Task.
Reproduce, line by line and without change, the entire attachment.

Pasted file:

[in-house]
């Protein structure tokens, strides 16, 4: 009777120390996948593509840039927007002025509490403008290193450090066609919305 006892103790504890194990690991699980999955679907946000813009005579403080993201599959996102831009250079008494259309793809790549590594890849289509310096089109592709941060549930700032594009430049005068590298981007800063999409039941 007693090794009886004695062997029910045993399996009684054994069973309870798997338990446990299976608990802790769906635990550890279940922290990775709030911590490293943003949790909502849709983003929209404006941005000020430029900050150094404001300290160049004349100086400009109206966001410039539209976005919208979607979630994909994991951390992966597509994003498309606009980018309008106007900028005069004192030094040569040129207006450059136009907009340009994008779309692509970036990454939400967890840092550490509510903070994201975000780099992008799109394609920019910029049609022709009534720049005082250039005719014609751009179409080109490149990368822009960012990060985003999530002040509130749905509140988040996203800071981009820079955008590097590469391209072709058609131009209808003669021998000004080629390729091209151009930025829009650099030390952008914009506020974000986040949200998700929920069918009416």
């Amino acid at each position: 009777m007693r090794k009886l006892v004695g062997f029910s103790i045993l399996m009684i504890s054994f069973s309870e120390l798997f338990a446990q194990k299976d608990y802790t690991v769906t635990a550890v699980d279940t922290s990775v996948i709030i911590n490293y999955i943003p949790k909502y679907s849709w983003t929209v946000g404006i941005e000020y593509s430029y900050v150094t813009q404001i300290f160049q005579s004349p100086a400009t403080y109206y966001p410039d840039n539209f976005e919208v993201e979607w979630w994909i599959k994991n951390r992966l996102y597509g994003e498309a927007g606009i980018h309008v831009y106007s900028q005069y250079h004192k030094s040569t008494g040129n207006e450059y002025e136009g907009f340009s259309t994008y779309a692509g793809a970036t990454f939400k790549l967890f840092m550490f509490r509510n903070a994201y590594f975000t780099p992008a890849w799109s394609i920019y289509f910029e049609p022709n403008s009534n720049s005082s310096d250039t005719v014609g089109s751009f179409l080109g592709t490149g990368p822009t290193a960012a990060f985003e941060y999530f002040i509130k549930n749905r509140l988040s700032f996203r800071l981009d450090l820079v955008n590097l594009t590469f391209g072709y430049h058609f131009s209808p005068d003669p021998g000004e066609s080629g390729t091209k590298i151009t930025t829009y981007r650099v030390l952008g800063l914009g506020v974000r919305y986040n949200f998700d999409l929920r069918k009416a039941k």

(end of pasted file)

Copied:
[in-house]
């Protein structure tokens, strides 16, 4: 009777120390996948593509840039927007002025509490403008290193450090066609919305 006892103790504890194990690991699980999955679907946000813009005579403080993201599959996102831009250079008494259309793809790549590594890849289509310096089109592709941060549930700032594009430049005068590298981007800063999409039941 007693090794009886004695062997029910045993399996009684054994069973309870798997338990446990299976608990802790769906635990550890279940922290990775709030911590490293943003949790909502849709983003929209404006941005000020430029900050150094404001300290160049004349100086400009109206966001410039539209976005919208979607979630994909994991951390992966597509994003498309606009980018309008106007900028005069004192030094040569040129207006450059136009907009340009994008779309692509970036990454939400967890840092550490509510903070994201975000780099992008799109394609920019910029049609022709009534720049005082250039005719014609751009179409080109490149990368822009960012990060985003999530002040509130749905509140988040996203800071981009820079955008590097590469391209072709058609131009209808003669021998000004080629390729091209151009930025829009650099030390952008914009506020974000986040949200998700929920069918009416």
């Amino acid at each position: 009777m007693r090794k009886l006892v004695g062997f029910s103790i045993l399996m009684i504890s054994f069973s309870e120390l798997f338990a446990q194990k299976d608990y802790t690991v769906t635990a550890v699980d279940t922290s990775v996948i709030i911590n490293y999955i943003p949790k909502y679907s849709w983003t929209v946000g404006i941005e000020y593509s430029y900050v150094t813009q404001i300290f160049q005579s004349p100086a400009t403080y109206y966001p410039d840039n539209f976005e919208v993201e979607w979630w994909i599959k994991n951390r992966l996102y597509g994003e498309a927007g606009i980018h309008v831009y106007s900028q005069y250079h004192k030094s040569t008494g040129n207006e450059y002025e136009g907009f340009s259309t994008y779309a692509g793809a970036t990454f939400k790549l967890f840092m550490f509490r509510n903070a994201y590594f975000t780099p992008a890849w799109s394609i920019y289509f910029e049609p022709n403008s009534n720049s005082s310096d250039t005719v014609g089109s751009f179409l080109g592709t490149g990368p822009t290193a960012a990060f985003e941060y999530f002040i509130k549930n749905r509140l988040s700032f996203r800071l981009d450090l820079v955008n590097l594009t590469f391209g072709y430049h058609f131009s209808p005068d003669p021998g000004e066609s080629g390729t091209k590298i151009t930025t829009y981007r650099v030390l952008g800063l914009g506020v974000r919305y986040n949200f998700d999409l929920r069918k009416a039941k």